WASHINGTON - Foreign investment in the United States will be more strictly reviewed for evolving risks to national security, per an executive order from President Joe Biden.
Closer scrutiny will be paid to "where investments are coming from and who the investors are", a senior administration official told journalists on Wednesday.
The order directs the Committee on Foreign Investment in the US (CFIUS) to assess, in particular, risks related to supply chain resilience, leading edge technology and cyber security.
A fact sheet released by the White House said: "The order explicitly recognises that some countries use foreign investment to obtain access to sensitive data and technologies for purposes that are detrimental to US national security, and seeks to ensure that CFIUS remains an effective tool to combat these threats now and in future."
It added: "More broadly, this order explicitly ties CFIUS' role, actions, and capabilities with the administration's overall national security priorities."
These include preserving the US' technological leadership, protecting Americans' sensitive data, and enhancing the country's supply chain resilience.
The executive order instructs the inter-agency committee to review investments "both within and outside the defence industrial base" for their impact on supply chain resilience and security.
Besides scrutinising the concentration of ownership or control by the foreign person in a particular supply chain, CFIUS will consider the extent of alternative suppliers across the supply chain, including suppliers located in allied or partner countries, and supply relationships with the US government.
CFIUS, which is chaired by Treasury Secretary Janet Yellen, will ensure "robust review" particularly of investment proposals from "competitor or adversarial nations", senior officials said on Wednesday.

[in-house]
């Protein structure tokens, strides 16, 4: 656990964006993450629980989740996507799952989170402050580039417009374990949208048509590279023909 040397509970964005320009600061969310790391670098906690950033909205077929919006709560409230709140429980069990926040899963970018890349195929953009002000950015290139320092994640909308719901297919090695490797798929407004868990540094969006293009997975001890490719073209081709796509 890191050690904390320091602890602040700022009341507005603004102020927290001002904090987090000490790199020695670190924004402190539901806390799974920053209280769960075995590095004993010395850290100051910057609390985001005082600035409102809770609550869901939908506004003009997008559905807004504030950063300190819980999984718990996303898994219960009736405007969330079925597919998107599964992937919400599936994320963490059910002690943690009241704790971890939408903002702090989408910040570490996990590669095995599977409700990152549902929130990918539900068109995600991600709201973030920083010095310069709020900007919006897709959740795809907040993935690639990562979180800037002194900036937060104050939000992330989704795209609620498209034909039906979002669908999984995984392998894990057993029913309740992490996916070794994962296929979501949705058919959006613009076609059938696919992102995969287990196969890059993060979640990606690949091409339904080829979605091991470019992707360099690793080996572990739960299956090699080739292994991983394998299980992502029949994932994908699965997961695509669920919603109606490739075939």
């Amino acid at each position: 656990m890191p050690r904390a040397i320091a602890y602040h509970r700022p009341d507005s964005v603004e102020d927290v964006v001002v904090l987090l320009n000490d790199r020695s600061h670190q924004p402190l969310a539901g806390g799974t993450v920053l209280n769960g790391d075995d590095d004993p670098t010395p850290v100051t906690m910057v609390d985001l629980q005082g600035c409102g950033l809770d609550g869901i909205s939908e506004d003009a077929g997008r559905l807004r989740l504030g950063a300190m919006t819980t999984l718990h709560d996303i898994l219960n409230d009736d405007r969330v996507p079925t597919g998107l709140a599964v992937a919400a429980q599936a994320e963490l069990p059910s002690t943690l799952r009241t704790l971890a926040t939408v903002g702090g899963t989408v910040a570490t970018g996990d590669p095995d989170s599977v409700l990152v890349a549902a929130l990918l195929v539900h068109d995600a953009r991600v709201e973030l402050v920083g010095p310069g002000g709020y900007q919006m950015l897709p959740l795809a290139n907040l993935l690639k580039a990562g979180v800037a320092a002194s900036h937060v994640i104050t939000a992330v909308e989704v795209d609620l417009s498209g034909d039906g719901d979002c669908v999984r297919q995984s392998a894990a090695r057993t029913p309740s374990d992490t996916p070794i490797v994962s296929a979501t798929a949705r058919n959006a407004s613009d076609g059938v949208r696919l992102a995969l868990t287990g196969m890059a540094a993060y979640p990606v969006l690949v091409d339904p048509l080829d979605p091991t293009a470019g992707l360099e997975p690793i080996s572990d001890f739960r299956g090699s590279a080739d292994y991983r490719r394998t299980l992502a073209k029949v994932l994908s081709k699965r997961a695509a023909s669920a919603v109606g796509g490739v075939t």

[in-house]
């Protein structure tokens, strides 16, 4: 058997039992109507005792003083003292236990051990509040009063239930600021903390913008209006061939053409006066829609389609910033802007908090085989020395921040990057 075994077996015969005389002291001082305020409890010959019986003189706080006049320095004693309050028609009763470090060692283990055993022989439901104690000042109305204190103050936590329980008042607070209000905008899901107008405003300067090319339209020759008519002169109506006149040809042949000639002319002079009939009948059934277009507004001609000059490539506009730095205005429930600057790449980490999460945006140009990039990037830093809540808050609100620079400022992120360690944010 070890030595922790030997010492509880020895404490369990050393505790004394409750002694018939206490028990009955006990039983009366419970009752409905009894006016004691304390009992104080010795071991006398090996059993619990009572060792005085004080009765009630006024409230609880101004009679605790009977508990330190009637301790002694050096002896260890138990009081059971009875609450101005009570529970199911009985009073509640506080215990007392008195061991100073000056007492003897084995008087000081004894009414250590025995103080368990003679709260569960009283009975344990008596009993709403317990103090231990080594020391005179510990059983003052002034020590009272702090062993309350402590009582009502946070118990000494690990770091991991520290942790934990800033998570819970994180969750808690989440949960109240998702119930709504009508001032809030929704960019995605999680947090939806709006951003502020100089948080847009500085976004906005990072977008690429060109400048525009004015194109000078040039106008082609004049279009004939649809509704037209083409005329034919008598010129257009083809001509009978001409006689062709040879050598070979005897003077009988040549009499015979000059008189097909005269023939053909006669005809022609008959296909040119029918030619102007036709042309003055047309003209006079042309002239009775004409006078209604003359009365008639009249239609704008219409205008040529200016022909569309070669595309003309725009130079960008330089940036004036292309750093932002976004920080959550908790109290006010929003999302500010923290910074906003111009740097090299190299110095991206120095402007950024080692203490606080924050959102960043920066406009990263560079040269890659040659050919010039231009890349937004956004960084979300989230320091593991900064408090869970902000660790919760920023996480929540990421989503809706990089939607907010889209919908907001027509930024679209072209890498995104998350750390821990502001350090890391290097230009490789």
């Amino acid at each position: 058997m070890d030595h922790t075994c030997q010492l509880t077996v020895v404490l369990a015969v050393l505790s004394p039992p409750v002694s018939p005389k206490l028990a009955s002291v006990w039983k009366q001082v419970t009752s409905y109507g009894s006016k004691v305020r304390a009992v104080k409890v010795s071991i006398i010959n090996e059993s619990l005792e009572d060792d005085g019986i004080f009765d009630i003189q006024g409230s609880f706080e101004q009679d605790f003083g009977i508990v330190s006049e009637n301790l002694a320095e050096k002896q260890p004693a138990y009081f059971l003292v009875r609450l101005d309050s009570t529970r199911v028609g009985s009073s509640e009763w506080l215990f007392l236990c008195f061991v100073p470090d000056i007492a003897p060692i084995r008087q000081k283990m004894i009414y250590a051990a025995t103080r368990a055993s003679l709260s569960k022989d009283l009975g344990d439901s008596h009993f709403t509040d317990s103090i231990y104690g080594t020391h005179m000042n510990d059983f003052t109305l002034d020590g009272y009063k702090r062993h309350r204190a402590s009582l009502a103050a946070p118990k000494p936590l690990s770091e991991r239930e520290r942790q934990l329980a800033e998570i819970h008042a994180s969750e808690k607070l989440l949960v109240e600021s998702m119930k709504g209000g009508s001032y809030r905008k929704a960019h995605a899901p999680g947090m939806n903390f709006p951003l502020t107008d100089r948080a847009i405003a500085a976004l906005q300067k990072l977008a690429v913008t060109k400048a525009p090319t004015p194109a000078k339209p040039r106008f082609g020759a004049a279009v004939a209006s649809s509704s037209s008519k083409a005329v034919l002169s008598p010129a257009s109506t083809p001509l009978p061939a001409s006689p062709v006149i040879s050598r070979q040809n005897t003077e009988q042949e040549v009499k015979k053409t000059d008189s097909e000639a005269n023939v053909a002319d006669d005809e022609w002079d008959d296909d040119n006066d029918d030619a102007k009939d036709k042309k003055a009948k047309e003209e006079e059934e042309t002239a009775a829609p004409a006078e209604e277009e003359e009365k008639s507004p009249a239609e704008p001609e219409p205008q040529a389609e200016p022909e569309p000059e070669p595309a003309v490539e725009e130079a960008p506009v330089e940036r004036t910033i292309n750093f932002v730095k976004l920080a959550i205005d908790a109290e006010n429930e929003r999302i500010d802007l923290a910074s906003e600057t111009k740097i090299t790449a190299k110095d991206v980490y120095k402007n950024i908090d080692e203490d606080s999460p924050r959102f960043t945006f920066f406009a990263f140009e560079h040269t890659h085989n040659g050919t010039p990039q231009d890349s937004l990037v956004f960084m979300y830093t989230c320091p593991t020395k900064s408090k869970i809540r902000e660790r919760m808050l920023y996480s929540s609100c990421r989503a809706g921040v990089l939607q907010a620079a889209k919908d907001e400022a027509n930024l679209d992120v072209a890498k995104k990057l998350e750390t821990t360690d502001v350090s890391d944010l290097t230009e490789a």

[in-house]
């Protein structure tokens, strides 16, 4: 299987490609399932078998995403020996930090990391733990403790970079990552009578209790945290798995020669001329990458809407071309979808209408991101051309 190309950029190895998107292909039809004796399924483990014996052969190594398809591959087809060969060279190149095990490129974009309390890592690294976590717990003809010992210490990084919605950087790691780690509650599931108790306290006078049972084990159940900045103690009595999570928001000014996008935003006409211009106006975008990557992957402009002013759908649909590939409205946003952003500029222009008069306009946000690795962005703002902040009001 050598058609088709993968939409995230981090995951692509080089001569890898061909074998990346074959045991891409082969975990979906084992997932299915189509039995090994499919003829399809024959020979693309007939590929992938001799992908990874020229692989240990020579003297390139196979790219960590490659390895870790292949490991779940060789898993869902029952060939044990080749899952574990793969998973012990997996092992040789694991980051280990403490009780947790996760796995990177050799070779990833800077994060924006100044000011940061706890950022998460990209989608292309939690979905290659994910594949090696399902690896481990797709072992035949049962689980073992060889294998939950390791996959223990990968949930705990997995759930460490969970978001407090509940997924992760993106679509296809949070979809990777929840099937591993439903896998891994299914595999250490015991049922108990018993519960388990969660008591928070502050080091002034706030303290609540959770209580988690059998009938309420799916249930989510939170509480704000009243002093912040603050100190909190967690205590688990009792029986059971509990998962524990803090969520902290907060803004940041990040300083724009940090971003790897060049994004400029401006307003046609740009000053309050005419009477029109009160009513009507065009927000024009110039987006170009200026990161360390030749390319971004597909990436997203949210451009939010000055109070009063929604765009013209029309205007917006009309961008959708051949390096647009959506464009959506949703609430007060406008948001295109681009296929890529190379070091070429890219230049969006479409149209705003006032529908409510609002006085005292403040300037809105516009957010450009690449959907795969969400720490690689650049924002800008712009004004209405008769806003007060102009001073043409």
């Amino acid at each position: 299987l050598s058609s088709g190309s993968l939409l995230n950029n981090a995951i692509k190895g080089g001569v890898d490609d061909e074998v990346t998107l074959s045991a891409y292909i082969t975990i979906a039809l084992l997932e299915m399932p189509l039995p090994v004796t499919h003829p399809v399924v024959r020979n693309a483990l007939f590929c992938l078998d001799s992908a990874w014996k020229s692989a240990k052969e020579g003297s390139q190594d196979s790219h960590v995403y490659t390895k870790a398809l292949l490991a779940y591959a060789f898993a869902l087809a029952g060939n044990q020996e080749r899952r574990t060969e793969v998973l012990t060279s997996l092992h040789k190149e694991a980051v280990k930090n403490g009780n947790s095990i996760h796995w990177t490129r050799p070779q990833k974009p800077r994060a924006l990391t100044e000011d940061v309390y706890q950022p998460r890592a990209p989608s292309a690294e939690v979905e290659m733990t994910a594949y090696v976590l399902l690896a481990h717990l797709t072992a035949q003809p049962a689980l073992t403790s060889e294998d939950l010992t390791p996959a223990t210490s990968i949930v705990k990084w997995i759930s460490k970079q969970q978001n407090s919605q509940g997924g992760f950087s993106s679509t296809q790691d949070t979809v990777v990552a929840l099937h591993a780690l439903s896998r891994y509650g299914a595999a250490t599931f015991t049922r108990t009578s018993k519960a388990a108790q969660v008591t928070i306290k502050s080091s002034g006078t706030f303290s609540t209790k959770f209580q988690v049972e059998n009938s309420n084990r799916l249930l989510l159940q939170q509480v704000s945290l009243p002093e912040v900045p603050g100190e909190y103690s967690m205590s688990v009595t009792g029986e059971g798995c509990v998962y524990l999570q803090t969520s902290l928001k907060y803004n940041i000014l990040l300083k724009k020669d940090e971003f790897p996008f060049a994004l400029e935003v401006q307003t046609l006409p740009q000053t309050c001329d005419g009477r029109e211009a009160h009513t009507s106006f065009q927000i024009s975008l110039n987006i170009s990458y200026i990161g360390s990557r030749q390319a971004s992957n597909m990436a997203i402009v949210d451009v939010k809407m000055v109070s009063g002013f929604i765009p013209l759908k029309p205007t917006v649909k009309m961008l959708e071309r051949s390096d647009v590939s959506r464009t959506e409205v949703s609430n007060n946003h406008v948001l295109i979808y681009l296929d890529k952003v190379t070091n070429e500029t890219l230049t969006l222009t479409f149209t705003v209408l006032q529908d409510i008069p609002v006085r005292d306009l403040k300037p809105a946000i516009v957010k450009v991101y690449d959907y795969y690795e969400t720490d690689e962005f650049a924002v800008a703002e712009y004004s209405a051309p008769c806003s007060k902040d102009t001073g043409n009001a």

Asked if the tightened scrutiny was aimed at investments from China, an official insisted that "there's nothing that's China-specific about this order, or CFIUS."
CFIUS conducts reviews on a transaction-by-transaction basis, "but (it) can also look at those cases with respect to systemic threats, systemic vulnerabilities, particularly with a focus on technology issues, supply chain issues".
CFIUS has been the target of criticism, most recently by Republican Senator Marco Rubio over its clearance of the sale of US-based semiconductor design company OpenFive to Toronto-based but apparently Chinese-funded company Alphawave.
"China is making an aggressive play to buy and steal US intellectual property," Senator Rubio warned last month.
In a statement, Ms Yellen said: "Among other things, the executive order enumerates sectors in which supply chain resiliency and US technological leadership face an increasing national security risk - including microelectronics, artificial intelligence, biotechnology, advanced clean energy, and critical materials."
Other sectors identified in the order were biomanufacturing, quantum computing, climate adaptation technologies, and elements of the agricultural industrial base that have implications for food security.
Foreign investment that shifts ownership, rights, or control to a foreign person in areas fundamental to national security may make the US vulnerable to future supply disruptions of critical goods and services, the fact sheet said.
Ms Yellen added that the order "sharpens the committee's focus on protecting America's national security, while maintaining the US open investment policy".
"It also reaffirms CFIUS's mission to protect America's technological leadership and the security of our citizens' sensitive data from emerging threats."